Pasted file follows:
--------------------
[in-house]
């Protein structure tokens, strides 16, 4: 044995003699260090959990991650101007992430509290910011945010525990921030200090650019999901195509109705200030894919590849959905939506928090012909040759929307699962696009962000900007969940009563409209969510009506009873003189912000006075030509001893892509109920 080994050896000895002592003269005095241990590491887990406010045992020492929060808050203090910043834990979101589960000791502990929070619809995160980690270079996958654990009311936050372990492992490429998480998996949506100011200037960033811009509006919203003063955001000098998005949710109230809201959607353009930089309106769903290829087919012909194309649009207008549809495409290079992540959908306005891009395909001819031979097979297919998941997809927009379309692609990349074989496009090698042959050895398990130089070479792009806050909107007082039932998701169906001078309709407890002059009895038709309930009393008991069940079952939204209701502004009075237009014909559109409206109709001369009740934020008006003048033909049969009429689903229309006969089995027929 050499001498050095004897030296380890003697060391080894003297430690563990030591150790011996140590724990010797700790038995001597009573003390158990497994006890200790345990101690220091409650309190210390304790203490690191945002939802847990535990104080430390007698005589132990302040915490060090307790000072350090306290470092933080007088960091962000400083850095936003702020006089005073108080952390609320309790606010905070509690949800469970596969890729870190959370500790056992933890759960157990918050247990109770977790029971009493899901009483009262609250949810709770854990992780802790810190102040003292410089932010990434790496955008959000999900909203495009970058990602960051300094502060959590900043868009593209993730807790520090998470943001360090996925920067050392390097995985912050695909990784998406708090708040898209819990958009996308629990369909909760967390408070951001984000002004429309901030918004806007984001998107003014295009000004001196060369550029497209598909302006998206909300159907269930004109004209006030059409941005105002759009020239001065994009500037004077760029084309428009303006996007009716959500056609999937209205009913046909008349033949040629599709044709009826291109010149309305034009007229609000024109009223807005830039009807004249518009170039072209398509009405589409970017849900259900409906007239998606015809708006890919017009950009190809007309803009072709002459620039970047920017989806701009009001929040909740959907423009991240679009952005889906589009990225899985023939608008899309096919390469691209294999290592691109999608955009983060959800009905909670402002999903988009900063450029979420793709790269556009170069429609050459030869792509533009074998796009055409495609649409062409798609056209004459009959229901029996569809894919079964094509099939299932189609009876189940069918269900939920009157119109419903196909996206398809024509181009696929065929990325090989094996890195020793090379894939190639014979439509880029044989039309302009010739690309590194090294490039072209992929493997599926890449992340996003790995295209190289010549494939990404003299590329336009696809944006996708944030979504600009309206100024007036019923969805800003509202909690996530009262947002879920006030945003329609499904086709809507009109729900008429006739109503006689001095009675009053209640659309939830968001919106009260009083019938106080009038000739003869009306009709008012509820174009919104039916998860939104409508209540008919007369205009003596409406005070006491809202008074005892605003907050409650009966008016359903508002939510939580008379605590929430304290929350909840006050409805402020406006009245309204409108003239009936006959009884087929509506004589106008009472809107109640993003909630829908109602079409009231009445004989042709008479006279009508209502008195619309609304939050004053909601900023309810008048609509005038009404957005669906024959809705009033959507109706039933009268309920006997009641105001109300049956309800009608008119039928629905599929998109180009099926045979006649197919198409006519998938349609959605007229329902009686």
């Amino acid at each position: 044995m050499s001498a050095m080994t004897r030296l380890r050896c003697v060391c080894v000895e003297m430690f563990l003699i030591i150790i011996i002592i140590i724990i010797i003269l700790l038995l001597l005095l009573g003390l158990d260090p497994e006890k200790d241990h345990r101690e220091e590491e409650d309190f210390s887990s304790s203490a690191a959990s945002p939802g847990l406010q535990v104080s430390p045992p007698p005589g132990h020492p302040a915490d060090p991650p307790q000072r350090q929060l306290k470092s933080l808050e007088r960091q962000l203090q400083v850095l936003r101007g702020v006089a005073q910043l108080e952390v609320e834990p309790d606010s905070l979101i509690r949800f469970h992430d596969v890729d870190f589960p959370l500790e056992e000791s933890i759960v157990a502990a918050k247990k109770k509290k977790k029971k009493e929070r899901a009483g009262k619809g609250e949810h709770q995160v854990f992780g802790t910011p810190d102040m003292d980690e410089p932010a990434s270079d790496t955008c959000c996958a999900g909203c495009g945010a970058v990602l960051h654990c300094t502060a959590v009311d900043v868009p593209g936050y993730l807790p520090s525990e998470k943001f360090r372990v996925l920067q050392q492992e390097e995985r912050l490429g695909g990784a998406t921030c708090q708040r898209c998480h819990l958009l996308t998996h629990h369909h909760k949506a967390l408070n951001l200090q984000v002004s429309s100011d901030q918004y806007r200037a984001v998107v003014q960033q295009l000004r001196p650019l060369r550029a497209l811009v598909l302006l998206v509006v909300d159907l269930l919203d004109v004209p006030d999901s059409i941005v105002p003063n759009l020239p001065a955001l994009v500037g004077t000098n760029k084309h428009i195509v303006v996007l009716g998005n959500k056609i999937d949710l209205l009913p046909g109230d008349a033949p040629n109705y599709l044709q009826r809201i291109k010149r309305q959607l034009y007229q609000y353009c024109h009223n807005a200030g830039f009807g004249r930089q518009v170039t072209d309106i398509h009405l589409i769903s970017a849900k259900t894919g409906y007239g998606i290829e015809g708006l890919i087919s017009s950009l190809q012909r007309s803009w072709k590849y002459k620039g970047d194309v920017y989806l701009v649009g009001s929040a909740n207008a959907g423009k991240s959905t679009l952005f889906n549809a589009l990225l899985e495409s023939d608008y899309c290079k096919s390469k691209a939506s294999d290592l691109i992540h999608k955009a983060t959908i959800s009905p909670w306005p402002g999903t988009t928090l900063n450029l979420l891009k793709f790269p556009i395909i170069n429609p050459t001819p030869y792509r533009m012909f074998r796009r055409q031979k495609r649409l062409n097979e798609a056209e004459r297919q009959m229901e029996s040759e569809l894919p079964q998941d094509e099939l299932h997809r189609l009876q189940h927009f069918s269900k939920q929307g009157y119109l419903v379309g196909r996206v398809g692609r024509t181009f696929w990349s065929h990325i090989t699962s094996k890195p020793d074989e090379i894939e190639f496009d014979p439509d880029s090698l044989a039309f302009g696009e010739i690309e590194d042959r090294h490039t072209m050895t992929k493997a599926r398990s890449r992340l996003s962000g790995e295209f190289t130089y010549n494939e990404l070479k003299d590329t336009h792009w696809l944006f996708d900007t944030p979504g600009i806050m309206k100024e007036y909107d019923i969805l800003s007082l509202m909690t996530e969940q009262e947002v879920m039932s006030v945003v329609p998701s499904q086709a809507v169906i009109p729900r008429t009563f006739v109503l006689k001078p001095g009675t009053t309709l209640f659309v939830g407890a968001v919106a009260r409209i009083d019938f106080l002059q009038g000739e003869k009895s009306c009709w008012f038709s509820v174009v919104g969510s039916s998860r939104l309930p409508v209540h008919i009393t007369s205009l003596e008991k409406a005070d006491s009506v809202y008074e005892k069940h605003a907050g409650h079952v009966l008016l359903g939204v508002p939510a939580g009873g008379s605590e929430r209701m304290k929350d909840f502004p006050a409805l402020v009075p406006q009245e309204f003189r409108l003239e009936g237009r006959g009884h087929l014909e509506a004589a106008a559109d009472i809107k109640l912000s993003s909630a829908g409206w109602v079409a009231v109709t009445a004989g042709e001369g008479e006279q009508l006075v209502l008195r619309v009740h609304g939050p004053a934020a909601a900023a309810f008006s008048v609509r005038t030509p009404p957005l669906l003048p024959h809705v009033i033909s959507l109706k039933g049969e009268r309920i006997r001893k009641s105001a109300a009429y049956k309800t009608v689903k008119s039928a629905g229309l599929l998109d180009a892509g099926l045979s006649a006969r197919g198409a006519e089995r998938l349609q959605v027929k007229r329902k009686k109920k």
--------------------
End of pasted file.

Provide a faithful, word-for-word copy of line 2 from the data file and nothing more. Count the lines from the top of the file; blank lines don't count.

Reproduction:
């Protein structure tokens, strides 16, 4: 044995003699260090959990991650101007992430509290910011945010525990921030200090650019999901195509109705200030894919590849959905939506928090012909040759929307699962696009962000900007969940009563409209969510009506009873003189912000006075030509001893892509109920 080994050896000895002592003269005095241990590491887990406010045992020492929060808050203090910043834990979101589960000791502990929070619809995160980690270079996958654990009311936050372990492992490429998480998996949506100011200037960033811009509006919203003063955001000098998005949710109230809201959607353009930089309106769903290829087919012909194309649009207008549809495409290079992540959908306005891009395909001819031979097979297919998941997809927009379309692609990349074989496009090698042959050895398990130089070479792009806050909107007082039932998701169906001078309709407890002059009895038709309930009393008991069940079952939204209701502004009075237009014909559109409206109709001369009740934020008006003048033909049969009429689903229309006969089995027929 050499001498050095004897030296380890003697060391080894003297430690563990030591150790011996140590724990010797700790038995001597009573003390158990497994006890200790345990101690220091409650309190210390304790203490690191945002939802847990535990104080430390007698005589132990302040915490060090307790000072350090306290470092933080007088960091962000400083850095936003702020006089005073108080952390609320309790606010905070509690949800469970596969890729870190959370500790056992933890759960157990918050247990109770977790029971009493899901009483009262609250949810709770854990992780802790810190102040003292410089932010990434790496955008959000999900909203495009970058990602960051300094502060959590900043868009593209993730807790520090998470943001360090996925920067050392390097995985912050695909990784998406708090708040898209819990958009996308629990369909909760967390408070951001984000002004429309901030918004806007984001998107003014295009000004001196060369550029497209598909302006998206909300159907269930004109004209006030059409941005105002759009020239001065994009500037004077760029084309428009303006996007009716959500056609999937209205009913046909008349033949040629599709044709009826291109010149309305034009007229609000024109009223807005830039009807004249518009170039072209398509009405589409970017849900259900409906007239998606015809708006890919017009950009190809007309803009072709002459620039970047920017989806701009009001929040909740959907423009991240679009952005889906589009990225899985023939608008899309096919390469691209294999290592691109999608955009983060959800009905909670402002999903988009900063450029979420793709790269556009170069429609050459030869792509533009074998796009055409495609649409062409798609056209004459009959229901029996569809894919079964094509099939299932189609009876189940069918269900939920009157119109419903196909996206398809024509181009696929065929990325090989094996890195020793090379894939190639014979439509880029044989039309302009010739690309590194090294490039072209992929493997599926890449992340996003790995295209190289010549494939990404003299590329336009696809944006996708944030979504600009309206100024007036019923969805800003509202909690996530009262947002879920006030945003329609499904086709809507009109729900008429006739109503006689001095009675009053209640659309939830968001919106009260009083019938106080009038000739003869009306009709008012509820174009919104039916998860939104409508209540008919007369205009003596409406005070006491809202008074005892605003907050409650009966008016359903508002939510939580008379605590929430304290929350909840006050409805402020406006009245309204409108003239009936006959009884087929509506004589106008009472809107109640993003909630829908109602079409009231009445004989042709008479006279009508209502008195619309609304939050004053909601900023309810008048609509005038009404957005669906024959809705009033959507109706039933009268309920006997009641105001109300049956309800009608008119039928629905599929998109180009099926045979006649197919198409006519998938349609959605007229329902009686």